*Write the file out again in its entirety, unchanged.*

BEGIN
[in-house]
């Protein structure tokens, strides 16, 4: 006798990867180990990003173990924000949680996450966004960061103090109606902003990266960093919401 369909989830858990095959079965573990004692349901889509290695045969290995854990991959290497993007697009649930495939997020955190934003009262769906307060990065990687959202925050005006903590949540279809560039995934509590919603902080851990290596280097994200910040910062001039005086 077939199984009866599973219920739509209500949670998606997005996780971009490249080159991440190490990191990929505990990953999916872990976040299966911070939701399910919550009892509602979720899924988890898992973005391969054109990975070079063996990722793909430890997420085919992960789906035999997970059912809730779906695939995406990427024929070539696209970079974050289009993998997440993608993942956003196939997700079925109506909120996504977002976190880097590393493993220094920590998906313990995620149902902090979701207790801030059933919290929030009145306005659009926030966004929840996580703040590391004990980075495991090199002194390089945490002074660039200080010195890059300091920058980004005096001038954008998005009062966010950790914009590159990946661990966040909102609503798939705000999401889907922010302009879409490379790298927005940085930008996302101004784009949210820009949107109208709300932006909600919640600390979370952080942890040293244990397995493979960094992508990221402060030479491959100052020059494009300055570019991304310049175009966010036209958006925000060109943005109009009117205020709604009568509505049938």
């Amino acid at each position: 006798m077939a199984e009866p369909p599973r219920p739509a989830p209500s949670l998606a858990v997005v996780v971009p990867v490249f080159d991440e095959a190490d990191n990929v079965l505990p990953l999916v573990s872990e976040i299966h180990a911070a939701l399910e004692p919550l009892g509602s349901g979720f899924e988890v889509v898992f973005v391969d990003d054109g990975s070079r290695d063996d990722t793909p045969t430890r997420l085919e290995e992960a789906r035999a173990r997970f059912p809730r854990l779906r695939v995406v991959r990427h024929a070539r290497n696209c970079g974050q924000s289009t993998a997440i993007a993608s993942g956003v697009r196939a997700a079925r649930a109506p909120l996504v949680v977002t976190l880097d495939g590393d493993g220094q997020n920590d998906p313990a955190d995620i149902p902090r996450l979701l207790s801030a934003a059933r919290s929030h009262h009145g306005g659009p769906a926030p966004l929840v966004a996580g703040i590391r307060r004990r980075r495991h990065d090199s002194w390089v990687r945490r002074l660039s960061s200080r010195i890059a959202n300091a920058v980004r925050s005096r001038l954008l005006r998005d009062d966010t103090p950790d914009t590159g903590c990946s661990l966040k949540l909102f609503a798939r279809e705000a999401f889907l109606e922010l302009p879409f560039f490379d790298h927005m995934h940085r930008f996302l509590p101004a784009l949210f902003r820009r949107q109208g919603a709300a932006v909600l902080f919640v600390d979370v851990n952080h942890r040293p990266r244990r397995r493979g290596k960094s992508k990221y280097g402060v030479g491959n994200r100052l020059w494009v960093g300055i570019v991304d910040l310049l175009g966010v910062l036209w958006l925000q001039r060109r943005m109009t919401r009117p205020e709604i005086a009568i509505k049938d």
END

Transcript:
[in-house]
């Protein structure tokens, strides 16, 4: 006798990867180990990003173990924000949680996450966004960061103090109606902003990266960093919401 369909989830858990095959079965573990004692349901889509290695045969290995854990991959290497993007697009649930495939997020955190934003009262769906307060990065990687959202925050005006903590949540279809560039995934509590919603902080851990290596280097994200910040910062001039005086 077939199984009866599973219920739509209500949670998606997005996780971009490249080159991440190490990191990929505990990953999916872990976040299966911070939701399910919550009892509602979720899924988890898992973005391969054109990975070079063996990722793909430890997420085919992960789906035999997970059912809730779906695939995406990427024929070539696209970079974050289009993998997440993608993942956003196939997700079925109506909120996504977002976190880097590393493993220094920590998906313990995620149902902090979701207790801030059933919290929030009145306005659009926030966004929840996580703040590391004990980075495991090199002194390089945490002074660039200080010195890059300091920058980004005096001038954008998005009062966010950790914009590159990946661990966040909102609503798939705000999401889907922010302009879409490379790298927005940085930008996302101004784009949210820009949107109208709300932006909600919640600390979370952080942890040293244990397995493979960094992508990221402060030479491959100052020059494009300055570019991304310049175009966010036209958006925000060109943005109009009117205020709604009568509505049938």
């Amino acid at each position: 006798m077939a199984e009866p369909p599973r219920p739509a989830p209500s949670l998606a858990v997005v996780v971009p990867v490249f080159d991440e095959a190490d990191n990929v079965l505990p990953l999916v573990s872990e976040i299966h180990a911070a939701l399910e004692p919550l009892g509602s349901g979720f899924e988890v889509v898992f973005v391969d990003d054109g990975s070079r290695d063996d990722t793909p045969t430890r997420l085919e290995e992960a789906r035999a173990r997970f059912p809730r854990l779906r695939v995406v991959r990427h024929a070539r290497n696209c970079g974050q924000s289009t993998a997440i993007a993608s993942g956003v697009r196939a997700a079925r649930a109506p909120l996504v949680v977002t976190l880097d495939g590393d493993g220094q997020n920590d998906p313990a955190d995620i149902p902090r996450l979701l207790s801030a934003a059933r919290s929030h009262h009145g306005g659009p769906a926030p966004l929840v966004a996580g703040i590391r307060r004990r980075r495991h990065d090199s002194w390089v990687r945490r002074l660039s960061s200080r010195i890059a959202n300091a920058v980004r925050s005096r001038l954008l005006r998005d009062d966010t103090p950790d914009t590159g903590c990946s661990l966040k949540l909102f609503a798939r279809e705000a999401f889907l109606e922010l302009p879409f560039f490379d790298h927005m995934h940085r930008f996302l509590p101004a784009l949210f902003r820009r949107q109208g919603a709300a932006v909600l902080f919640v600390d979370v851990n952080h942890r040293p990266r244990r397995r493979g290596k960094s992508k990221y280097g402060v030479g491959n994200r100052l020059w494009v960093g300055i570019v991304d910040l310049l175009g966010v910062l036209w958006l925000q001039r060109r943005m109009t919401r009117p205020e709604i005086a009568i509505k049938d």